A personal account by a participant of the raid continues:
I set up quarters with two Navy pilots, putting my cot between their two bunks. They couldn’t get out of bed without stepping on me. It was just fairly cozy in there, yes it was. Those guys were part of the Torpedo Squadron Eight and were just swell fellows. The rest of the guys bedded down in similar fashion. Some had to sleep on bedrolls in the Admiral’s chartroom. As big as this ship was, there wasn’t any extra room anywhere. Every square foot had a purpose. A few days later we discovered where they had an ice cream machine!
There were sixteen B-25s tied down on the flight deck, and I was flying number 13. All the carrier’s fighter planes were stored away helplessly in the hangar deck. They couldn’t move until we were gone. Our Army mechanics were all on board, as well as our munitions loaders and several back-up crews in case any of us got sick or backed out. We settled into a daily routine of checking our planes. The aircraft were grouped so closely together on deck that it wouldn’t take much for them to get damaged. Knowing that my life depended on this plane, I kept a close eye on her.
Day after day, we met with the intelligence officer and studied our mission plan. Our targets were assigned, and maps and objective folders were furnished for study. We went over approach routes and our escape route towards China. I never studied this hard back at Trinity.
Every day at dawn and at dusk the ship was called to general quarters and we practiced finding the quickest way to our planes. If at any point along the way we were discovered by the enemy fleet, we were to launch our bombers immediately so the Hornet could bring up its fighter planes. We would then be on our own and try to make it to the nearest land, either Hawaii or Midway Island.
Dr. Thomas White, a volunteer member of plane number 15, went over our medical records and gave us inoculations for a whole bunch of diseases that hopefully I wouldn’t catch. He gave us training sessions in emergency first aid, and lectured us at length about water purification and such. Tom had learned how to be a gunner just so he could go on this mission. We put some new tail guns in place of the ones that had been taken out to save weight. Not exactly functional, they were two broom handles, painted black. The thinking was they might help scare any Jap fighter planes. Maybe, maybe not.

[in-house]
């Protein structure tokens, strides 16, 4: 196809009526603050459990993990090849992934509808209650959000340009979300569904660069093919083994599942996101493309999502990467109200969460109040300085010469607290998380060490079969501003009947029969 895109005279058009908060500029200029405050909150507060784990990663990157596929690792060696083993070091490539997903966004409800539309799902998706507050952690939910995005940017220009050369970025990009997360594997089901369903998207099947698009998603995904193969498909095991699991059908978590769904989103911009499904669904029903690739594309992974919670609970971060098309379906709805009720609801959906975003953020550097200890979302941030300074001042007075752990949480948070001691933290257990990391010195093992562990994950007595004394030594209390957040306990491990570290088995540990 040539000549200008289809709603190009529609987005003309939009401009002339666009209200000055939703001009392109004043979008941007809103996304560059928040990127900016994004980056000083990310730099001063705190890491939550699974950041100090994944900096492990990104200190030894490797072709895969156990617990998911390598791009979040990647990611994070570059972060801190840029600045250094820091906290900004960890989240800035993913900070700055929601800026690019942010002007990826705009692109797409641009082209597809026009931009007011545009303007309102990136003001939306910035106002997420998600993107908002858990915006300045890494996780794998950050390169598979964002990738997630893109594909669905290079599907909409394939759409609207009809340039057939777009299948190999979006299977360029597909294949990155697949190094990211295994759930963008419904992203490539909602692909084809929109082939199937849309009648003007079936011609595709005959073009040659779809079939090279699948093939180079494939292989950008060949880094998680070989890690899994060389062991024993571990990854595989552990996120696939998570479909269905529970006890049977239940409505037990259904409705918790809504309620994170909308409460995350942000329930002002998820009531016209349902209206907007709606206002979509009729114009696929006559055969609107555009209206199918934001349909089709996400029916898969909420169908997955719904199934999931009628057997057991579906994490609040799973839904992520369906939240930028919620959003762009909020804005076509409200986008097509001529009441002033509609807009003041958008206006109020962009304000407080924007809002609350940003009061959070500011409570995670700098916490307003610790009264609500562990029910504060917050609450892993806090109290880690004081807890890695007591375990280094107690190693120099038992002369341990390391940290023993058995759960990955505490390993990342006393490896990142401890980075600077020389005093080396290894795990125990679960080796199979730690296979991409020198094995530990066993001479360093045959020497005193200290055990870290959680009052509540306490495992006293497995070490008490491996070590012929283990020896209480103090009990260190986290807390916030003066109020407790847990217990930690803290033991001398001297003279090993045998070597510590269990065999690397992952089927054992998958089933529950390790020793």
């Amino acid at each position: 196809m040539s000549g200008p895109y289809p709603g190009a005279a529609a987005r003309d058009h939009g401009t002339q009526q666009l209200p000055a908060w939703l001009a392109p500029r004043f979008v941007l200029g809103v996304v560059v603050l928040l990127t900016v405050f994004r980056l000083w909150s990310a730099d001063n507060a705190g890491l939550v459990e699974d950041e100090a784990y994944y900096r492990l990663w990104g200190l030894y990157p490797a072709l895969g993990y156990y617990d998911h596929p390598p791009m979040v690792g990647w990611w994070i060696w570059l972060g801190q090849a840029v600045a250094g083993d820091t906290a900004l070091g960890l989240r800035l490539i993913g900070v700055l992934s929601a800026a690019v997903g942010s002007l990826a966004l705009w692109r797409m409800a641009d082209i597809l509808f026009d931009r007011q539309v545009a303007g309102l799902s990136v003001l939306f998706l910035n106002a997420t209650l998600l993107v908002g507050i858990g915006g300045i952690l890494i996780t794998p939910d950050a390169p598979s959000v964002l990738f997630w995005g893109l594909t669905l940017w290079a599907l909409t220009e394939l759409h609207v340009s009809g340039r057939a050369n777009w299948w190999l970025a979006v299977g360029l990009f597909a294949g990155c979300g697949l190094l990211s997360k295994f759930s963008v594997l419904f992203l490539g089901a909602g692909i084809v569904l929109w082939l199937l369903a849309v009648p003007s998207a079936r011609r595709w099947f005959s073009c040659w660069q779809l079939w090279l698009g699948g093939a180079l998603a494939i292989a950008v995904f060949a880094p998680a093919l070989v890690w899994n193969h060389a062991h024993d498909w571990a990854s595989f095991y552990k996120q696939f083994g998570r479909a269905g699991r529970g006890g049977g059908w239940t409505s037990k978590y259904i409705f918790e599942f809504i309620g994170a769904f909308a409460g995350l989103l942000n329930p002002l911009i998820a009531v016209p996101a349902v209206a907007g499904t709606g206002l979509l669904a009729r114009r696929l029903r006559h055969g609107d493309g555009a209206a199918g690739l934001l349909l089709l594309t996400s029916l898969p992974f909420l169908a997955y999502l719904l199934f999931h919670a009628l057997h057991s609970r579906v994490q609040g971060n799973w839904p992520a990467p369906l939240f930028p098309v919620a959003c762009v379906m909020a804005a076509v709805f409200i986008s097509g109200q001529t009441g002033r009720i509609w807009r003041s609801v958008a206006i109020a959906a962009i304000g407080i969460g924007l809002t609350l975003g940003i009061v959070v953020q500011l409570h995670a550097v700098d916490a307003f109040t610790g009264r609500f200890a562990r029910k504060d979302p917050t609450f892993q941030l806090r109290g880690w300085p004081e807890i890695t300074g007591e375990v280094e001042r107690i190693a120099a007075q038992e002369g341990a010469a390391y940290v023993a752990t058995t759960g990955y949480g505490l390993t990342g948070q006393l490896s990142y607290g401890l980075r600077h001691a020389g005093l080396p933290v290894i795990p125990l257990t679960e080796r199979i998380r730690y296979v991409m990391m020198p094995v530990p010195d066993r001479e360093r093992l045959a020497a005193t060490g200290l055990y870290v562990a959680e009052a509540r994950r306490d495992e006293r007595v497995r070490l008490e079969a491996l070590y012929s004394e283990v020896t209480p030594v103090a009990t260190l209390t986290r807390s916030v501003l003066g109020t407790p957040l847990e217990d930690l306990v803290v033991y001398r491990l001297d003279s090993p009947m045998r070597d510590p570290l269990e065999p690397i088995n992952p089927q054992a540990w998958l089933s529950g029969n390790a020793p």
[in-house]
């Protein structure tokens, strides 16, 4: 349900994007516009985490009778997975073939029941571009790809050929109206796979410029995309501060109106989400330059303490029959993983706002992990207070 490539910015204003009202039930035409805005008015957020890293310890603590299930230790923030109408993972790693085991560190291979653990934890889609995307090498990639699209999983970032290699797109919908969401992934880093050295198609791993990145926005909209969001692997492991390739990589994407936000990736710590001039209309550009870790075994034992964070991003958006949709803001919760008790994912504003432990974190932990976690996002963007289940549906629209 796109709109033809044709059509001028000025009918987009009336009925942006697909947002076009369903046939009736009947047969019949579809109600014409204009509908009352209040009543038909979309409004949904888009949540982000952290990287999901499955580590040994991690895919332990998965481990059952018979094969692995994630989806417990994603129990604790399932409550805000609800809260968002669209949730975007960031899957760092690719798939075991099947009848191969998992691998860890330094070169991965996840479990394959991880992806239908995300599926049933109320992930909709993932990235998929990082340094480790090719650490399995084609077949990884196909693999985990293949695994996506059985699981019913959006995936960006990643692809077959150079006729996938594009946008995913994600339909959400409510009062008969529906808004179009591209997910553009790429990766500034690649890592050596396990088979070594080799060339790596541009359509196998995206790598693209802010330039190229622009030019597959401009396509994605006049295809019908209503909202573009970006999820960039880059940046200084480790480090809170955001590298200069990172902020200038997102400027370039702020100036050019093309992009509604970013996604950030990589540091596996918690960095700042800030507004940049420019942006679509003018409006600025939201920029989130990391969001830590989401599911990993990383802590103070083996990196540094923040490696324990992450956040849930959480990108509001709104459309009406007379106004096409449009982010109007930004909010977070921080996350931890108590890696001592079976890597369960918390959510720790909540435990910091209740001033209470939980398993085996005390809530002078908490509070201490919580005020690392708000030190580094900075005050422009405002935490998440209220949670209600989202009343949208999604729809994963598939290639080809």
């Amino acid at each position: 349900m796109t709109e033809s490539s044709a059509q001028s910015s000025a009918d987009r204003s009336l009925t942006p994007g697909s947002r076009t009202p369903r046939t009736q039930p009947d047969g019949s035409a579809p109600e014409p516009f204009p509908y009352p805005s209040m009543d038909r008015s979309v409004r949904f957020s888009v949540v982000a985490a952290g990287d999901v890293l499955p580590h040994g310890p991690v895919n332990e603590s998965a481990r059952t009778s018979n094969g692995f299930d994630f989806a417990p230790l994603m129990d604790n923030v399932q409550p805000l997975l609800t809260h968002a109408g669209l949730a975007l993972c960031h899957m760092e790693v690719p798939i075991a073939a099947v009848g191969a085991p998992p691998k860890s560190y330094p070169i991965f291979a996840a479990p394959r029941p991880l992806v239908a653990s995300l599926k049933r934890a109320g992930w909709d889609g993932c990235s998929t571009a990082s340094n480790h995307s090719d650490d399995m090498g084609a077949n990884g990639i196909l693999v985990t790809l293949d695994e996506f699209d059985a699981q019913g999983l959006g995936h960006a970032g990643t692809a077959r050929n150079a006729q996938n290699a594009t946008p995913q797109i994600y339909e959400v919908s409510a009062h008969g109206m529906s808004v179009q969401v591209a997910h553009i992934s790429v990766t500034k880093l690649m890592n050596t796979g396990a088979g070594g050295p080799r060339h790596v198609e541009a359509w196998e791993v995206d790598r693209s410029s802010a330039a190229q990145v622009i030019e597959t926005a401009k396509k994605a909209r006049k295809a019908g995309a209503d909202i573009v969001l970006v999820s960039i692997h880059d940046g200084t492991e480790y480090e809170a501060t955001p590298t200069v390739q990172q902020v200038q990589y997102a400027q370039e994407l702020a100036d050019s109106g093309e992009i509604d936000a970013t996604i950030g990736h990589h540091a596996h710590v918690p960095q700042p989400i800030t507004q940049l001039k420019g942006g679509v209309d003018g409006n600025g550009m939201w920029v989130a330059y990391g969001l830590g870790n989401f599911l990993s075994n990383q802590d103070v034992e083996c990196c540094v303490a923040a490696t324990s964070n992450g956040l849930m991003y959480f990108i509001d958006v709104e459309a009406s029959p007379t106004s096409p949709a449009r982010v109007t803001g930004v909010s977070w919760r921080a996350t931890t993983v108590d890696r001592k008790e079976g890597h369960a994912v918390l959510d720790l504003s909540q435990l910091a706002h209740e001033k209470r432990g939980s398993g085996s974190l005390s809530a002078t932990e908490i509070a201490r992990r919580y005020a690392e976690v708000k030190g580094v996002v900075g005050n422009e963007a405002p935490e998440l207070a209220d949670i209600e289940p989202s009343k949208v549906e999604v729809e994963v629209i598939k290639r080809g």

On Sunday, April 14, we met up with Admiral Bull Halsey’s task force just out of Hawaii and joined into one big force. The carrier Enterprise was now with us, another two heavy cruisers, four more destroyers and another oiler. We were designated as Task Force 16. It was quite an impressive sight, and represented the bulk of what was left of the U.S. Navy after the devastation of Pearl Harbor. There were over 10,000 Navy personnel sailing into harm’s way, just to deliver our sixteen Army planes to the Japs, orders of the President.
As we steamed further west, tension was rising as we drew nearer and nearer to Japan. Someone thought of arming us with some old Model 1911 .45-caliber pistols they had on board. They were in such bad condition I went through that box and took several of them apart, using the good parts from several useless pistols until I built a serviceable weapon. Several of the other pilots did the same. Admiring my “new” pistol, I held it up and thought about my old Model-T.
Colonel Doolittle called us together on the flight deck. We all gathered round, as well as many Navy personnel. He pulled out some medals and told us how these friendship medals from the Japanese government had been given to some of our Navy officers several years back. And now the Secretary of the Navy had requested us to return them. Doolittle wired them to a bomb while we all posed for pictures. Something to cheer up the folks back home!
I began to arrange my things for the flight, scheduled for the 19th. I packed some extra clothes and a little brown bag that Aggie had given me with some toilet items and a few candy bars. No letters or identity cards were allowed, only our dog-tags. I went down to the wardroom to have some ice cream and settle up my mess bill. It only amounted to $5 a day and with my per diem of $6 per day, I came out a little ahead. By now, my Navy pilot roommates were about ready to get rid of me, but I enjoyed my time with them. They were alright. Later on, I learned that both of them were killed at the Battle of Midway. They were good men. Yes, very good men.
Colonel Doolittle let each crew pick their own target. We chose the Yokosuka Naval Base about twenty miles from Tokyo. We loaded 1450 rounds of ammo and four 500-pound bombs, a little payback direct from Ellis County, Texas. We checked and re-checked our plane several times. Everything was now ready. I felt relaxed, yet tensed up at the same time. Day after tomorrow, we were going to launch when we were 400 miles out. I lay in my cot that night and rehearsed the mission over and over in my head. It was hard to sleep as I listened to sounds of the ship.
Early the next morning, I was enjoying a leisurely breakfast, expecting another full day on board, and I noticed that the ship was pitching and rolling quite a bit, more than normal. I was reading through the April 18th day-plan of the Hornet, and there was a message in it which said, “From the Hornet to the Army – Good luck, good hunting, and God bless you.”
I still had a large lump in my throat from reading this, when all of a sudden, the intercom blared, “General Quarters, General Quarters, All hands man your battle stations! Army pilots, man your planes!”
Pleas visit again soon for Doolittle Raid Part 5.